I've been out of the tire business for a little over a year so my info is a touch out-dated, but the last I heard was that only passenger cars (and most small/medium SUV's) were required to have winter tires. Pickup trucks were not required because at the time the legislation was passed, winter tires were not being produced for all sizes of truck. The tire manufacturers have begun to catch up in this regard, so I imagine that the legislation may be updated as well.

My strong guess would be that similar legislation will be passed in the rest of the provinces at some point. We live in a northern climate, it just makes sense that we should have the appropriate safety equipment installed on our vehicles to be able to handle the winter conditions.
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Old 08-14-2012, 05:45 AM   #18
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Re: Towing in 4 wheel drive?

Hi: The Adam Blaster...Down here in Ontario the smart ones drive for the road conditions...the rest usually end up in the ditch. A wise man once told me "For every mile of road...there's two miles of ditches".
I haven't had a set of winter tires since my road rallying days but I always make sure my tires are really good!!! Alf
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Old 08-14-2012, 09:18 AM   #19
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Re: Towing in 4 wheel drive?

Quote:
Originally Posted by escape artist
Hi: The Adam Blaster...Down here in Ontario the smart ones drive for the road conditions...
That's no different than out here in AB - the first snowfall always provides much amusement for me as I count the "ditch cars" on the way to work. lol And it's usually the larger 4wd SUV's, the owners are so concerned about being able to get going in a hurry, they forget about the need to turn and stop! <shaking head>

I grew up in Windsor, and we never had winter tires on any of our vehicles. It doesn't get cold enough for long enough to warrant their use, especially if you just drive around in the city. The snow that falls in Windsor melts pretty quickly and the asphalt warms up pretty fast in the sun. The bigger problem for vehicles in Windsor is having your windshield washer bottle full all the time as you need to keep cleaning off the road grime that splashes up.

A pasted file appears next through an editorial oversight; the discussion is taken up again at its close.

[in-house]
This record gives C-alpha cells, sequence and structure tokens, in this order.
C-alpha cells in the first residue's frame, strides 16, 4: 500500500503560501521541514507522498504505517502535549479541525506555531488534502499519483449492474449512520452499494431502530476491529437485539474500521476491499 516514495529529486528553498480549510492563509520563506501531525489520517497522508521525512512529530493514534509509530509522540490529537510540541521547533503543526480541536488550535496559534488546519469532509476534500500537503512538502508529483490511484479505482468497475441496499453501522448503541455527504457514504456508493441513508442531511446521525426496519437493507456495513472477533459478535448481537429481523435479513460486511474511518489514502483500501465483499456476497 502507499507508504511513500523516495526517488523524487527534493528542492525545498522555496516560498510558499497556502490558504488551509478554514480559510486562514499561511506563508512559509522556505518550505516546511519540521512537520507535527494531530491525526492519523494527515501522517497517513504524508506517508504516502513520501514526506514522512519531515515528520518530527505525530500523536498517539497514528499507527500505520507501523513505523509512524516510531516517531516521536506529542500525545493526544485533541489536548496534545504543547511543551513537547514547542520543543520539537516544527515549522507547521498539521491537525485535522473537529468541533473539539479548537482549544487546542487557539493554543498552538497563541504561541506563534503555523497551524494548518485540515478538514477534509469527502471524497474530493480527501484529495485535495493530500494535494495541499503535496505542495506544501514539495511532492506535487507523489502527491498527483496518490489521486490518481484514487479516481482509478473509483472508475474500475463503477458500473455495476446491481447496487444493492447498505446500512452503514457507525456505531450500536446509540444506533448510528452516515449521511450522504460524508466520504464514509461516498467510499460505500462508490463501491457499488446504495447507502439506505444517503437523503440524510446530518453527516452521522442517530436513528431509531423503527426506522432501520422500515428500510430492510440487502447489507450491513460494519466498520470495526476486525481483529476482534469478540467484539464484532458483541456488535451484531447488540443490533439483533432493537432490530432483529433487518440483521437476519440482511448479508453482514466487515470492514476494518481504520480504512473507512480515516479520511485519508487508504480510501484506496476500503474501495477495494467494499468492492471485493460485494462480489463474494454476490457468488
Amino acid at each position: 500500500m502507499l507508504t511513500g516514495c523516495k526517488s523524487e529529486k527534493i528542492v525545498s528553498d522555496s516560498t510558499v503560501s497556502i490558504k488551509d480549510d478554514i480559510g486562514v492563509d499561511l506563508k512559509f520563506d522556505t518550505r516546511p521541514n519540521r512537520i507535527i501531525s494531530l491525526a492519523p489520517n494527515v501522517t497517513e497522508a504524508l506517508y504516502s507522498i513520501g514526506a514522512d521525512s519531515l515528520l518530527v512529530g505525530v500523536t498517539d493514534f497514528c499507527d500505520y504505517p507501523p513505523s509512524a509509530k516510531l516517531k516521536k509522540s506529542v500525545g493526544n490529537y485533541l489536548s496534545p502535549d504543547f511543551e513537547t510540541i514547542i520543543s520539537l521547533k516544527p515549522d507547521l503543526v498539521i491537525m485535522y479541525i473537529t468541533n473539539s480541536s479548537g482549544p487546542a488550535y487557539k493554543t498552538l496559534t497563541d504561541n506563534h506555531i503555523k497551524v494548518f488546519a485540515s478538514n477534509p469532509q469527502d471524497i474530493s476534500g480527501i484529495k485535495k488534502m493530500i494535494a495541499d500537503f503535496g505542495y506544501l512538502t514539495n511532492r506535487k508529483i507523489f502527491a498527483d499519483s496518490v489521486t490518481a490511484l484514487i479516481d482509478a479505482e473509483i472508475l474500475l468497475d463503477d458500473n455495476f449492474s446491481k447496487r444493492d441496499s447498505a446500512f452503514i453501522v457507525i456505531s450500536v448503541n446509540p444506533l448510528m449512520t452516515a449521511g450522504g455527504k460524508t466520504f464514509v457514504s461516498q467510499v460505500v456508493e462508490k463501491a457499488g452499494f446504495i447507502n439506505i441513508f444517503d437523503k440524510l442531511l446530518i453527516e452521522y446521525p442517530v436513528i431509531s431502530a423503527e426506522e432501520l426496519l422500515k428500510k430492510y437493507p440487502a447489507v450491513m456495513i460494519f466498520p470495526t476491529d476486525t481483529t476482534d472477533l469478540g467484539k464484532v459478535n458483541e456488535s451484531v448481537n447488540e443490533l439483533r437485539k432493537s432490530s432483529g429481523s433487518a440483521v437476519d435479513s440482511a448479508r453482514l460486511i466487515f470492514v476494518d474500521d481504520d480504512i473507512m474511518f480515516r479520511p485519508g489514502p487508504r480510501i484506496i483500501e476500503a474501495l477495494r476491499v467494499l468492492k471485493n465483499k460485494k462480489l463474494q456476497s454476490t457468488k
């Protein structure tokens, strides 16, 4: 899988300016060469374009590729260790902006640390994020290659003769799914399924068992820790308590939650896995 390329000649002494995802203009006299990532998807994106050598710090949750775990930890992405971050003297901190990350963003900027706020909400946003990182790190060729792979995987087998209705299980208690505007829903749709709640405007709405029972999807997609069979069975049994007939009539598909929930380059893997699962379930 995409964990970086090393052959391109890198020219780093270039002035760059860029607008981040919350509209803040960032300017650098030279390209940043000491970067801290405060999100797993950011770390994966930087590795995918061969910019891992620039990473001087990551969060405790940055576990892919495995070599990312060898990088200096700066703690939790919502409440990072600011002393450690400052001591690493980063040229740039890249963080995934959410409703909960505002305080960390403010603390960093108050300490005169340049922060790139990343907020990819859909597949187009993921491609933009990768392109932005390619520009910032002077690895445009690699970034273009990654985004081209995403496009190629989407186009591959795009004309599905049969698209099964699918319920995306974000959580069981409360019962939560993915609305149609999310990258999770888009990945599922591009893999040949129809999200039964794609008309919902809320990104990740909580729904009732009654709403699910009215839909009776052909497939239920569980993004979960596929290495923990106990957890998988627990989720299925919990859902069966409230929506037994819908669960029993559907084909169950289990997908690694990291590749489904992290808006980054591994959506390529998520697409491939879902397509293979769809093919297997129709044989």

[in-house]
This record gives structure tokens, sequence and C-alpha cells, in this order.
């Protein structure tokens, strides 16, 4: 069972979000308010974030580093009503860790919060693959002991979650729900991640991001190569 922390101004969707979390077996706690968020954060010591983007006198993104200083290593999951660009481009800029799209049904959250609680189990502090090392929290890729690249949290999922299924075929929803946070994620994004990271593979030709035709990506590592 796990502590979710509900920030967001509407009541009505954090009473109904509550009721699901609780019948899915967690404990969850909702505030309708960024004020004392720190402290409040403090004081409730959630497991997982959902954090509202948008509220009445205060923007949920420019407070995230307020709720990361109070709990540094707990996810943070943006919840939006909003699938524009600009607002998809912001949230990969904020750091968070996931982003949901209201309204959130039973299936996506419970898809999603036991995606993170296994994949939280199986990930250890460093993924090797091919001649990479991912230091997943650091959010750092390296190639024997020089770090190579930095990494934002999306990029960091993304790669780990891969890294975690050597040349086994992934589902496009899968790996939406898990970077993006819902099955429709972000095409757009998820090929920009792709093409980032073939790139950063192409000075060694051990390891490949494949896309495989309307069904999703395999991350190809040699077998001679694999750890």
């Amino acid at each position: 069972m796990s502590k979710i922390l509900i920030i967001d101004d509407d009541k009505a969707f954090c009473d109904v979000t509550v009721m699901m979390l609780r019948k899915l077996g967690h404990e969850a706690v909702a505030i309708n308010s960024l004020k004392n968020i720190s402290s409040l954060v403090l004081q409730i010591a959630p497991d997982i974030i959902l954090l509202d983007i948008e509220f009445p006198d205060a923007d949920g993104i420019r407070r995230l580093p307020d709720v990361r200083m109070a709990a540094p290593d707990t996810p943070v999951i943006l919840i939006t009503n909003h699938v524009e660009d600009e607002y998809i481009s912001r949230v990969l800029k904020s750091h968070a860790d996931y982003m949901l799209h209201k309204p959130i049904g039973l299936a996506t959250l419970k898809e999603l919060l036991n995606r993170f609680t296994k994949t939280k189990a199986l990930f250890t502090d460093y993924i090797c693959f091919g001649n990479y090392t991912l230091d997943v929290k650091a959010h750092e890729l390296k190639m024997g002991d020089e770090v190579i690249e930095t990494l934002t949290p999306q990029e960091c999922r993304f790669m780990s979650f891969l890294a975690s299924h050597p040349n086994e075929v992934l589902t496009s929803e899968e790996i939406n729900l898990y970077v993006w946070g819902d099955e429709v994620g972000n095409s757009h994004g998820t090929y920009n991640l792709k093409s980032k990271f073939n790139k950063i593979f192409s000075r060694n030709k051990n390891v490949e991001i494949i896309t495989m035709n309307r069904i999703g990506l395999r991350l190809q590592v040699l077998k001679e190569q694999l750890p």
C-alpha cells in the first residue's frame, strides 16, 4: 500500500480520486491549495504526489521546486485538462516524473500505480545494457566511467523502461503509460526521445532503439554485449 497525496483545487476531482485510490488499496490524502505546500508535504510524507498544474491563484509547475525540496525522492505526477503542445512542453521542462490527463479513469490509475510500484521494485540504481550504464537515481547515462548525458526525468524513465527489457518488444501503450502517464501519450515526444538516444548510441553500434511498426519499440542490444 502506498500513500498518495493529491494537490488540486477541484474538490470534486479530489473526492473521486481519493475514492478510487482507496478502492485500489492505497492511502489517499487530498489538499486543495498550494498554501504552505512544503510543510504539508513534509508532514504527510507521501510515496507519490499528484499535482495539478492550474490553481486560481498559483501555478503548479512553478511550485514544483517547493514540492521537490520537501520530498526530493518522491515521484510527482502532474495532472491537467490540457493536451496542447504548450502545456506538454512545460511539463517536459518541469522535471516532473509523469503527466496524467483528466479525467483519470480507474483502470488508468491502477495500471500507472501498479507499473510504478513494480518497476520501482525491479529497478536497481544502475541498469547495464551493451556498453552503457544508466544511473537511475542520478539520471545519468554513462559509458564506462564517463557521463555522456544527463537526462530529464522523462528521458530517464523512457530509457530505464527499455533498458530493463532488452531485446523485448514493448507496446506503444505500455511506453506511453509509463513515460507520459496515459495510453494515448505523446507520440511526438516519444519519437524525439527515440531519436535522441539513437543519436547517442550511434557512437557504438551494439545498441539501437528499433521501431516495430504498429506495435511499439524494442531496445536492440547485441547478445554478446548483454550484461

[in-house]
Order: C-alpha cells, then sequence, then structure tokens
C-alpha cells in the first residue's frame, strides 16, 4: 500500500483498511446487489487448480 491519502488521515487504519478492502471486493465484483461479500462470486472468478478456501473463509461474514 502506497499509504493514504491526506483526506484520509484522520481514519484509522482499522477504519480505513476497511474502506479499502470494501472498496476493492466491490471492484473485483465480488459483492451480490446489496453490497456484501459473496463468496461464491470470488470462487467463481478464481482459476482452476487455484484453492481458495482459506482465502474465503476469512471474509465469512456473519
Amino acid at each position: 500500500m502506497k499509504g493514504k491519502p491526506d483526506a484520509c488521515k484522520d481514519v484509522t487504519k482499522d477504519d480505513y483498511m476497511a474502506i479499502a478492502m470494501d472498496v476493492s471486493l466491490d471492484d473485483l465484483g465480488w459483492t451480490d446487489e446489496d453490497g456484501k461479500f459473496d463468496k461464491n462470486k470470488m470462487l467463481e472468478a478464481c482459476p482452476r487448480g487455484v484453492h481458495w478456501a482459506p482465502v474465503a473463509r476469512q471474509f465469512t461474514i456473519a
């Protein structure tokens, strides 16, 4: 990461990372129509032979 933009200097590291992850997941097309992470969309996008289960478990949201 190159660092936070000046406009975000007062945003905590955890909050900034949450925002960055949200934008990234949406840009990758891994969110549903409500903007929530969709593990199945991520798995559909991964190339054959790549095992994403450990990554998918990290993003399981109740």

I would still get winter tires if I was driving the 401 on a regular basis, but sticking within city limits, and city streets (low speed) your chances of being in a "bad" accident are pretty low.
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Old 08-14-2012, 09:41 AM   #20
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Re: Towing in 4 wheel drive?

Quote:
Originally Posted by escape artist
Hi: The Adam Blaster...Down here in Ontario the smart ones drive for the road conditions...the rest usually end up in the ditch. A wise man once told me "For every mile of road...there's two miles of ditches".
I haven't had a set of winter tires since my road rallying days but I always make sure my tires are really good!!! Alf
escape artist N.S. of Lake Erie
Down here in Cali....that's what the smart ones do, also. Funny thing is.....you see more 4x4 owners in the ditch than you do 2x4 and it's usually either youngsters or somebody with their first 4x4 or just not used to the steep grades and curves up there. More traction on acceleration but they don't stop to think the braking power hasn't increased a bit!